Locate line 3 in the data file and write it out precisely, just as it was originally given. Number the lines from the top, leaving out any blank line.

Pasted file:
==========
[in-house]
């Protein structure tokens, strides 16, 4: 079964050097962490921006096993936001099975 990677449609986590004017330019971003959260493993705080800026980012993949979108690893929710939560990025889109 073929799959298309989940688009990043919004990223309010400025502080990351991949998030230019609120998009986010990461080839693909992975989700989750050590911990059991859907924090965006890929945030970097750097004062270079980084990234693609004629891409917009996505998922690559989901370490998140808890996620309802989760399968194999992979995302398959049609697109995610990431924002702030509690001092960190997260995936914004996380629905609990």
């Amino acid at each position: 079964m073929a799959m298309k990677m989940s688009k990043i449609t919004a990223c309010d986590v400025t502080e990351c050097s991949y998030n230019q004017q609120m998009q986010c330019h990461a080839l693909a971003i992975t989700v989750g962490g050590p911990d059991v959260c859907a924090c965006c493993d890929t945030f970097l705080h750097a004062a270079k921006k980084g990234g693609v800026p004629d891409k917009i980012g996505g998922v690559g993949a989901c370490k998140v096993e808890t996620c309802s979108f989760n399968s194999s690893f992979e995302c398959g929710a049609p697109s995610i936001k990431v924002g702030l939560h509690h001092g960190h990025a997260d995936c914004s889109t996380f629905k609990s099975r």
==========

């Amino acid at each position: 079964m073929a799959m298309k990677m989940s688009k990043i449609t919004a990223c309010d986590v400025t502080e990351c050097s991949y998030n230019q004017q609120m998009q986010c330019h990461a080839l693909a971003i992975t989700v989750g962490g050590p911990d059991v959260c859907a924090c965006c493993d890929t945030f970097l705080h750097a004062a270079k921006k980084g990234g693609v800026p004629d891409k917009i980012g996505g998922v690559g993949a989901c370490k998140v096993e808890t996620c309802s979108f989760n399968s194999s690893f992979e995302c398959g929710a049609p697109s995610i936001k990431v924002g702030l939560h509690h001092g960190h990025a997260d995936c914004s889109t996380f629905k609990s099975r």